o An inability to properly assess the level of profit in the current structure. We have found that current providers are resistant to opening the “black box” and provide sufficient detail on historical claims information. In the client/prospect feasibility process, the lack of quality data leads to conservative actuarial projections based on industry patterns. An inflated projection makes the current price appear affordable and supports maintaining the status quo approach. Our client experiences reflect actual losses being superior to actuarial projections and market pricing being a better benchmark for consideration.

o A need for fronting and an alignment of interests. The development of benefits in captives has significant consequences for the life-health industry, where much of the current profits are derived from the management and control of assets. Inclusion of a captive in a benefits program is a direct attack on the asset control issue. When faced with losing control of assets, carriers look to maintain margins through increases in other related fees such as fronting, reinsurance and claims handling.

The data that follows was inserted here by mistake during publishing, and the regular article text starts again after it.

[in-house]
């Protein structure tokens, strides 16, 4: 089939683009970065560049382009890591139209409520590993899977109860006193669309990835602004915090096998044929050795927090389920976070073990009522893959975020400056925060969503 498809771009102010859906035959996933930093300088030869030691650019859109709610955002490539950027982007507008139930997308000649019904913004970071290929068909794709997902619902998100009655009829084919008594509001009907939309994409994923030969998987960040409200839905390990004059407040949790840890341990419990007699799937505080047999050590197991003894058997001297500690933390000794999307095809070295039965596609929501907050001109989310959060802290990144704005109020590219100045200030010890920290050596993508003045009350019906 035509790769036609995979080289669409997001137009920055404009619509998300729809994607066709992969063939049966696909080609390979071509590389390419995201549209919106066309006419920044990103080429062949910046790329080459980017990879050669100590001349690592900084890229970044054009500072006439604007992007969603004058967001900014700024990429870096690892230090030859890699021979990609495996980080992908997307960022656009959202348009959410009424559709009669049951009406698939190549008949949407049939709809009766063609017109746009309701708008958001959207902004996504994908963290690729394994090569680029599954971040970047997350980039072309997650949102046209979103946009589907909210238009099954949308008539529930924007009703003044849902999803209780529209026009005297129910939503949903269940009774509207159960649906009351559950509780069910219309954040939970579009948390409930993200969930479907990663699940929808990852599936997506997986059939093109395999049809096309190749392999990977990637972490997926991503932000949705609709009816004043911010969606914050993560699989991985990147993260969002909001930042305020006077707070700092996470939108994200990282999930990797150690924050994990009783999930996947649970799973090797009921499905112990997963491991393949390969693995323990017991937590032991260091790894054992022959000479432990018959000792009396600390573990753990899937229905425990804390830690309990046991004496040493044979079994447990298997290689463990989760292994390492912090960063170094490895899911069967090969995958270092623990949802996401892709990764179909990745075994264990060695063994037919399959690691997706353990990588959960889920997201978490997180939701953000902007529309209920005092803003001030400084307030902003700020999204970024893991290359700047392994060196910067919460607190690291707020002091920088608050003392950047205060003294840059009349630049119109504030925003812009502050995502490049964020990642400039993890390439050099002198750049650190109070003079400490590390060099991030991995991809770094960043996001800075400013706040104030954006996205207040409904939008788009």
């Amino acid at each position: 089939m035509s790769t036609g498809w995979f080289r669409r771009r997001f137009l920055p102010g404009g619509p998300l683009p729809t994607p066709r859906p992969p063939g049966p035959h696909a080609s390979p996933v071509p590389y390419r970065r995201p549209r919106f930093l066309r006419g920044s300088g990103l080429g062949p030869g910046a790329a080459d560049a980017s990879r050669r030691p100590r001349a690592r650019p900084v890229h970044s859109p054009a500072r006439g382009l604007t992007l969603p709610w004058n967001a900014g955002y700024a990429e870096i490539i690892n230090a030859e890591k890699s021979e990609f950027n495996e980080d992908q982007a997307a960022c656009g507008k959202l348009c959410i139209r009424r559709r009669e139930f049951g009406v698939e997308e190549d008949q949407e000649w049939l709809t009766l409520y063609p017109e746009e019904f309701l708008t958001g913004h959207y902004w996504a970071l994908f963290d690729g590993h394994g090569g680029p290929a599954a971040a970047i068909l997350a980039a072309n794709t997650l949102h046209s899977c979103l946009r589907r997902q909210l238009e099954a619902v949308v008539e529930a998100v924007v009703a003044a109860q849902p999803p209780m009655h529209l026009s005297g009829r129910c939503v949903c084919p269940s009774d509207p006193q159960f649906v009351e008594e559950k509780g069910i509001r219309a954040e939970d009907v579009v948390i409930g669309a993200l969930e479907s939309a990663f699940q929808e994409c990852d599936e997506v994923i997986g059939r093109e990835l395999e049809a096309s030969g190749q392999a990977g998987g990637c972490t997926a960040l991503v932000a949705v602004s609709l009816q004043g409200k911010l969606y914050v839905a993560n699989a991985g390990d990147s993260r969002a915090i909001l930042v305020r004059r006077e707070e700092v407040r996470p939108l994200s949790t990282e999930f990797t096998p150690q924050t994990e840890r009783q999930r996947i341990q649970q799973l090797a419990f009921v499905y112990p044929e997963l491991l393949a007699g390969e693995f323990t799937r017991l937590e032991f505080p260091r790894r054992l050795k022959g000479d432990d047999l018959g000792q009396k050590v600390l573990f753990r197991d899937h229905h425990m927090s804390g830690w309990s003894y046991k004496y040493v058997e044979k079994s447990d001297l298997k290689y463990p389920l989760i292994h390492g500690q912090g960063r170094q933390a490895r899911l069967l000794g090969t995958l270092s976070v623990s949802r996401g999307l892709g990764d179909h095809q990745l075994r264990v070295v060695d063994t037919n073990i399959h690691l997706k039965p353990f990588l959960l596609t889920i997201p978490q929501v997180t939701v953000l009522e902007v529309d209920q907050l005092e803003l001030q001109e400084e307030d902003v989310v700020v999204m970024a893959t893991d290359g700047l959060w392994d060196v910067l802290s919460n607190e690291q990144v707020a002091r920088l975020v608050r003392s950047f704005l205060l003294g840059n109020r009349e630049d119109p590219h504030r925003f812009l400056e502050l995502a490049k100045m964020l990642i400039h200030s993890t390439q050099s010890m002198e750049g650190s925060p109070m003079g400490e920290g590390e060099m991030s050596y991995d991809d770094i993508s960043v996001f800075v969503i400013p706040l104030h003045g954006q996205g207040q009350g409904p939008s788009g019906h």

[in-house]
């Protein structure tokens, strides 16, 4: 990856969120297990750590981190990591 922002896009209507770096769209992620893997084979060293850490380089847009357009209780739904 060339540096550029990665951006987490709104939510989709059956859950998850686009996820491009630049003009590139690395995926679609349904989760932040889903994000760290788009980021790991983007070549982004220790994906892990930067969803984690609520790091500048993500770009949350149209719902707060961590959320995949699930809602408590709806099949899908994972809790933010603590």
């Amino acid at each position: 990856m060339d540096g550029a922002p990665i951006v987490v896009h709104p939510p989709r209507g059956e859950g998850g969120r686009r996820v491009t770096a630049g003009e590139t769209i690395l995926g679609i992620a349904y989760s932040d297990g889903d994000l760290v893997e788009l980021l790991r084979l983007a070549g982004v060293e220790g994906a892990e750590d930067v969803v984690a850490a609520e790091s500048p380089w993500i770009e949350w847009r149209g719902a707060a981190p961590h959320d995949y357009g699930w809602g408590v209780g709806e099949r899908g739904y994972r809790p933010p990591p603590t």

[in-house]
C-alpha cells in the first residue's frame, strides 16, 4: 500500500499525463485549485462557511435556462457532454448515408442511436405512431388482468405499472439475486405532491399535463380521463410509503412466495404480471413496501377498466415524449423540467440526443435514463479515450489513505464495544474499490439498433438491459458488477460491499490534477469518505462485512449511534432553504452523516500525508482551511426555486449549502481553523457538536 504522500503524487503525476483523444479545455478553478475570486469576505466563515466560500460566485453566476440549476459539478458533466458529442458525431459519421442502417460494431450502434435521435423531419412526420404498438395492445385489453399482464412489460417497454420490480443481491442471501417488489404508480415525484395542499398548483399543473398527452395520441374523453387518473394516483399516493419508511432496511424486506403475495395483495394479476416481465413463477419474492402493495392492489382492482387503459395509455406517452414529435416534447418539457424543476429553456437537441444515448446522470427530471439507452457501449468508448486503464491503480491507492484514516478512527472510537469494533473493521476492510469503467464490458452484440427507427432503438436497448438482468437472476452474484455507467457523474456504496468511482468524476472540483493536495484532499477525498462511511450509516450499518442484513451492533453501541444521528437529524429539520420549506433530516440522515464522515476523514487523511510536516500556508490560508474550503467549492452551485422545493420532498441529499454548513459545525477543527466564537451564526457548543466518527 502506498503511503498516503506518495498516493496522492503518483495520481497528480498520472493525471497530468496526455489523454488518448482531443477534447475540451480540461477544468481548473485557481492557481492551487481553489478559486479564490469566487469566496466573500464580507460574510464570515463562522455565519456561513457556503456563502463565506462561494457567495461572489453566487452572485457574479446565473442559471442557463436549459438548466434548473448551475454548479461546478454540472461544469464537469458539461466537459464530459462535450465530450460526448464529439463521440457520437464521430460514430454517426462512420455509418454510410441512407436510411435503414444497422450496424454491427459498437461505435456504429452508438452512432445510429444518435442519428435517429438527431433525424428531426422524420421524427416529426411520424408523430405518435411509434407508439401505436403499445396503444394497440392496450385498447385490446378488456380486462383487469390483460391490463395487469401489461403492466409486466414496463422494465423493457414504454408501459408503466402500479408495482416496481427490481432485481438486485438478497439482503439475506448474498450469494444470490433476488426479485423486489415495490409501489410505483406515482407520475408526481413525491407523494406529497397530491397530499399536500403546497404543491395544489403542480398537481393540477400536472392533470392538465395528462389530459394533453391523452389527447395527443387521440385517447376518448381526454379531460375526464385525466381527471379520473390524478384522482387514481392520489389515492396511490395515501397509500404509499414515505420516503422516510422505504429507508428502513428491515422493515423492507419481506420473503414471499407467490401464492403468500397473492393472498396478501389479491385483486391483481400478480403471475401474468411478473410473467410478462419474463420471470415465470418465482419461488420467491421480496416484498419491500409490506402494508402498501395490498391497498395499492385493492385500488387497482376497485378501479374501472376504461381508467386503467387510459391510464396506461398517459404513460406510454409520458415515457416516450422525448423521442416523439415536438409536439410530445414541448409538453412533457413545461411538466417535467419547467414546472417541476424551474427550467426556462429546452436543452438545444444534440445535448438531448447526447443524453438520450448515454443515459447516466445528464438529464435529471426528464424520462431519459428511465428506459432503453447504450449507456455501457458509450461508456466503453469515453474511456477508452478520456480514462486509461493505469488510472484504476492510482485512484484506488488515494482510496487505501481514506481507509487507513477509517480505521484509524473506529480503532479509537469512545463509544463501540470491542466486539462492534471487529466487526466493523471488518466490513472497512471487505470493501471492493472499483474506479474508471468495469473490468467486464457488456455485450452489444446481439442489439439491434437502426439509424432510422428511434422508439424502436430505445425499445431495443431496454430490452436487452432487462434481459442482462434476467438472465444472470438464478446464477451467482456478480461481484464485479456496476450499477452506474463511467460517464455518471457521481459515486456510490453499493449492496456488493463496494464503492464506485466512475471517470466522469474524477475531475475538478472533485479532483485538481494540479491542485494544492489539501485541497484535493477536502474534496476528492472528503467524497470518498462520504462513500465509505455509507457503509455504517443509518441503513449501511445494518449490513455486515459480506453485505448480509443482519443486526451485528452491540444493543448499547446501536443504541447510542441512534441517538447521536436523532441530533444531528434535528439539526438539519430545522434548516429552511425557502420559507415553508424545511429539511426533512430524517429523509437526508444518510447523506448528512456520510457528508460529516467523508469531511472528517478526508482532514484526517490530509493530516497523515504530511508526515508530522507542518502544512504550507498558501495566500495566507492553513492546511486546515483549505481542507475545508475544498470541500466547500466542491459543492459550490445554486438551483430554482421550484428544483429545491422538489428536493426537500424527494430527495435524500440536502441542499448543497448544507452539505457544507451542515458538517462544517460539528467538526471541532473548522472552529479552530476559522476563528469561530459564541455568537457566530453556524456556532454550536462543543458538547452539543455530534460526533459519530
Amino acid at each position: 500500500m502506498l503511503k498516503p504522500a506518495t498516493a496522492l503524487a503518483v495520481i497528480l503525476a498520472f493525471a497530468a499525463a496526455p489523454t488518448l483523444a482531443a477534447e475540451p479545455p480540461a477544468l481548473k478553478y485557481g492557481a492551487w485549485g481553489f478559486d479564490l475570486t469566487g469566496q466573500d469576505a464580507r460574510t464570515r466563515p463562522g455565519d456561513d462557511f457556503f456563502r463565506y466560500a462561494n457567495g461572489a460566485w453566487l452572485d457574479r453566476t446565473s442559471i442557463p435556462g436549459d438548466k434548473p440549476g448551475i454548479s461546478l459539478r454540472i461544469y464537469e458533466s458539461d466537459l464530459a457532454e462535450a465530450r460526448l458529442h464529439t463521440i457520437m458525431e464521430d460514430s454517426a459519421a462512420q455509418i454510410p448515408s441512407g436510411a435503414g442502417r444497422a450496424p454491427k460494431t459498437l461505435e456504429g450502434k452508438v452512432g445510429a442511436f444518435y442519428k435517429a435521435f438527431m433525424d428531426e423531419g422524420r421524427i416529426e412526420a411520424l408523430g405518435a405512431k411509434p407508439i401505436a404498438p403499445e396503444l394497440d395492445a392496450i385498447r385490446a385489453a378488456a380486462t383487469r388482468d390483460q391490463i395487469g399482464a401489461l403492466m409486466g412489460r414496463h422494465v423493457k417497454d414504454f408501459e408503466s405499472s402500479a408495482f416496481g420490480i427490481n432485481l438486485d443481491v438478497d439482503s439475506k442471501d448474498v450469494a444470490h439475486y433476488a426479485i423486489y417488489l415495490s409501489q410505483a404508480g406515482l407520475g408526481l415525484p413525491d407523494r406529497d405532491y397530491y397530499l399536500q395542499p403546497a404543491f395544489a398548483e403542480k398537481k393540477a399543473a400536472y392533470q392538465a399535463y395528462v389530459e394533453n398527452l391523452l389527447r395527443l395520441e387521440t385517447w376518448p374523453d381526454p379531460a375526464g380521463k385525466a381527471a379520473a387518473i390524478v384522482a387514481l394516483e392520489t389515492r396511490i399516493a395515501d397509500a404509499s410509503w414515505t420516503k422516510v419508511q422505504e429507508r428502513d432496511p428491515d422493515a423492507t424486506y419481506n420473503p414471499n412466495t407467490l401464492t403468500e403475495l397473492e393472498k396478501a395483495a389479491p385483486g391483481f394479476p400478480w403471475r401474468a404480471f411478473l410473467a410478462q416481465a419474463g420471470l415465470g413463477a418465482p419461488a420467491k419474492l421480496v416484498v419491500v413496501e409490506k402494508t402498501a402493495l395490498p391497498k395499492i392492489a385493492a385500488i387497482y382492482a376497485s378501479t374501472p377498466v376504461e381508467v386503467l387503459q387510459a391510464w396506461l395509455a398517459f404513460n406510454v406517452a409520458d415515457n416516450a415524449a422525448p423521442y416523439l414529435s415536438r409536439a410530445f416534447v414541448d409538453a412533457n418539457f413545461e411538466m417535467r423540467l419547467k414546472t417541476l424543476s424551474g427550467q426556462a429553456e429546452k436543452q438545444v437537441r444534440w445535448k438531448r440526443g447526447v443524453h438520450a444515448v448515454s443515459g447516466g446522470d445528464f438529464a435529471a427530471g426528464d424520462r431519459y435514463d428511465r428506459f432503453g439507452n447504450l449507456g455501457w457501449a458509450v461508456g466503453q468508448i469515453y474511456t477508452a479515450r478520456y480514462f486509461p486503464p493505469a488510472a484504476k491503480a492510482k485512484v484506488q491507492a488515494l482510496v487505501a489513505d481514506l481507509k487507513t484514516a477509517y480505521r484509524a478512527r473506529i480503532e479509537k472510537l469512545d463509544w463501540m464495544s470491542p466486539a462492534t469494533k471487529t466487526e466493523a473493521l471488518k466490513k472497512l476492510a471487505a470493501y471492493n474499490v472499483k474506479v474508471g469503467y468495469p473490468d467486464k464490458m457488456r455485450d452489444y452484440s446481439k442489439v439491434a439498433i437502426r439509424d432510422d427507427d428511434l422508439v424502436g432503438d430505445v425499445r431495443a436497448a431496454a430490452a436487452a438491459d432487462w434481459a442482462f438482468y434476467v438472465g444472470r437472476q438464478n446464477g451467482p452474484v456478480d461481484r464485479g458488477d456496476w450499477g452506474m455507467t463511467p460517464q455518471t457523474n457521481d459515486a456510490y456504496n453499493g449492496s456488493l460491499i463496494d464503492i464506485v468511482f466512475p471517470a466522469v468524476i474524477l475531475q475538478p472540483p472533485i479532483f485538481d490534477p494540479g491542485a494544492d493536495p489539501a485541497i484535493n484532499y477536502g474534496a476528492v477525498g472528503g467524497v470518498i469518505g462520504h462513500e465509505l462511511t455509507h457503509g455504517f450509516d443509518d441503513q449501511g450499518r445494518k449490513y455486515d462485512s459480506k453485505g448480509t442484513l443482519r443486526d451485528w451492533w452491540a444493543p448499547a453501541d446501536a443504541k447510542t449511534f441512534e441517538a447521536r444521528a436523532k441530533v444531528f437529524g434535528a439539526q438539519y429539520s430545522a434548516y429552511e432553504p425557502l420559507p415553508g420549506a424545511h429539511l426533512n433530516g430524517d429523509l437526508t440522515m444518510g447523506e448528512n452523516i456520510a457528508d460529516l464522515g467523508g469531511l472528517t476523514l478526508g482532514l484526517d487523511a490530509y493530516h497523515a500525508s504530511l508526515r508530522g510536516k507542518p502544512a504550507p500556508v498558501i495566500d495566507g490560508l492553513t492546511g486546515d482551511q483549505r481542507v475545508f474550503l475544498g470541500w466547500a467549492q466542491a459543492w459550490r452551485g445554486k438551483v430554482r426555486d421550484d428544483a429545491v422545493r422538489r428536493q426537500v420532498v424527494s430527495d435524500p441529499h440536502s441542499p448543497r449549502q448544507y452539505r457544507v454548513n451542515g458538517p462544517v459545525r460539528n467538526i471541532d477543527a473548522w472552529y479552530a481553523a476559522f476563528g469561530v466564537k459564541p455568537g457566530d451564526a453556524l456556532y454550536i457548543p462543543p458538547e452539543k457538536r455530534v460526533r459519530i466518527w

The fronting carrier relationship is a critical element needed to receive DOL approval and develop a long-term successful benefits captive program. The concept of a captive holding 100% of the assets while being able to aggressively manage program expenses, such as fronting and claims costs, is not supportable under current market conditions. Under a DOL required structure, captive and carrier need to coexist and must share in the risk/reward equation to create an alignment of interest that will last. Many of the structures being implemented are on a quota share basis reflecting this need.